US, UK and France bomb Syria in response to chemical attack 3 years ago

US, UK and France bomb Syria in response to chemical attack

Air strikes were launched early Saturday morning

The US, UK and France have launched air strikes against what they allege are Syrian chemical weapons facilities, following a chemical weapons attack in a Damascus suburb a week ago.

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More than 100 armaments, bombs and ship-launched cruise missiles, were deployed, the Pentagon said.

A chemical weapons storage facility west of Homs, another storage site and command post nearby and a scientific research centre in Damascus were the three official targets.

Four UK Tornado jets targeted one of the sites - the facility to the west of Homs.

Archive image of an RAF Tornado fighter jet  (Credit: Andrew Caballero-Reynolds)

Downing Street said the bombing is intended "to degrade the Syrian Regime’s chemical weapons capability and deter their use."

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Last week's attack killed up to 75 people, Theresa May said, and that a "significant body" of information and intelligence indicates Bashar al-Assad is responsible for the "cruel and abhorrent" war crime.

Explosions were reported in Damascus minutes after Trump publicly announced the strikes.

The wave of strikes is the most significant attack against President Bashar al-Assad's government by Western powers in seven years of Syria's civil war.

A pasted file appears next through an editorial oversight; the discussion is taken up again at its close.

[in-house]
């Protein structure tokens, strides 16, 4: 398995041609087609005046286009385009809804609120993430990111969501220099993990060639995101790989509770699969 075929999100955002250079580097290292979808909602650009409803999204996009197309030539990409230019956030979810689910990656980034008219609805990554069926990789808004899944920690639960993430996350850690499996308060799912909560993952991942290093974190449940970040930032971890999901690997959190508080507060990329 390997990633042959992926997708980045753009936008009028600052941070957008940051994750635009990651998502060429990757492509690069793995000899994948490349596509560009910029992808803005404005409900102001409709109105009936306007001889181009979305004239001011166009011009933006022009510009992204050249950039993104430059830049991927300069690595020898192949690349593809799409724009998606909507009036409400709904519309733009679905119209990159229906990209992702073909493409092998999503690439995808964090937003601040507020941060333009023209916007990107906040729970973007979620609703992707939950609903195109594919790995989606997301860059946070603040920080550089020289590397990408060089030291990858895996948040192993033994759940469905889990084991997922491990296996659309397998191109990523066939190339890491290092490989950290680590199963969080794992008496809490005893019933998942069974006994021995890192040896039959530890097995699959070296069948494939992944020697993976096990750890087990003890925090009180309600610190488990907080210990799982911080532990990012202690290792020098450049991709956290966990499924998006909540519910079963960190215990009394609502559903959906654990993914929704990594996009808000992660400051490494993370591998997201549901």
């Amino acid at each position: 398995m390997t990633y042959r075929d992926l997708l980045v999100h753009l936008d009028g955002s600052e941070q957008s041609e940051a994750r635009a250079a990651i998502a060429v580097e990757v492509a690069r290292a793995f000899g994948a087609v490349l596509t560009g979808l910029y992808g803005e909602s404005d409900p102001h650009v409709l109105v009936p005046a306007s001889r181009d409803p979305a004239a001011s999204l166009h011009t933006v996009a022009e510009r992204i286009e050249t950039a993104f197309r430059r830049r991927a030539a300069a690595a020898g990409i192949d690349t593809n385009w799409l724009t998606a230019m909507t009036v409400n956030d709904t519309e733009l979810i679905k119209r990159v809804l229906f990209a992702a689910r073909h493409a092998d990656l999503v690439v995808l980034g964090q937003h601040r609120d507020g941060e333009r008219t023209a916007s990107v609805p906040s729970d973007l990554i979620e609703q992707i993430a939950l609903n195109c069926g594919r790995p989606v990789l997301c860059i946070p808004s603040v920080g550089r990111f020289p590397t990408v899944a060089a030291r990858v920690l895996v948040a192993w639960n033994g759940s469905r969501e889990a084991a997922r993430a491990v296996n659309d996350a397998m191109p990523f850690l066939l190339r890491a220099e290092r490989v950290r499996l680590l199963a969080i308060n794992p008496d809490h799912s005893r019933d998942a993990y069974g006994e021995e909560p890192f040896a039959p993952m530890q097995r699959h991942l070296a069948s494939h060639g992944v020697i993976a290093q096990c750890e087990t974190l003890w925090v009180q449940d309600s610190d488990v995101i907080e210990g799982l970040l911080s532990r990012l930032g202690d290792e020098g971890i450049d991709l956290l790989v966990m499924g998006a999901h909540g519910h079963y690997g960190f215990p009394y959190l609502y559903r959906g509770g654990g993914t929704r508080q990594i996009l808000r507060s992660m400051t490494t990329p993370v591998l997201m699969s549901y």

US President Donald Trump announcing military action against Syria (Credit: Mike Theiler)
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Theresa May said: "This is not about intervening in a civil war. It is not about regime change.

"It is about a limited and targeted strike that does not further escalate tensions in the region and that does everything possible to prevent civilian casualties.

"And while this action is specifically about deterring the Syrian Regime, it will also send a clear signal to anyone else who believes they can use chemical weapons with impunity.

"The speed with which we are acting is essential in co-operating with our partners to alleviate further humanitarian suffering and to maintain the vital security of our operations.

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"This is the first time as Prime Minister that I have had to take the decision to commit our armed forces in combat – and it is not a decision I have taken lightly.

"I have done so because I judge this action to be in Britain’s national interest.

"We cannot allow the use of chemical weapons to become normalised – within Syria, on the streets of the UK, or anywhere else in our world.

"We would have preferred an alternative path. But on this occasion there is none.

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"History teaches us that the international community must defend the global rules and standards that keep us all safe.

"That is what our country has always done. And what we will continue to do."

Jeremy Corbyn had previously called for a parliamentary vote on any military action but the Prime Minister went over his head.

After reaching an agreement with cabinet she has taken executive action.

David Cameron sought parliamentary approval for similar action in 2013 but lost and had to back down, after Ed Miliband refused to provide his consent.

MPs reacted to the overnight bombing on Twitter this morning.

The Russian ambassador to Washington, Anatoly Antonov, issued a statement threatening "consequences."

"A pre-designed scenario is being implemented," Antonov’s statement said. "Again, we are being threatened. We warned that such actions will not be left without consequences. All responsibility for them rests with Washington, London and Paris."

Russian state television has instructed viewers to stockpile supplies and prepare for war.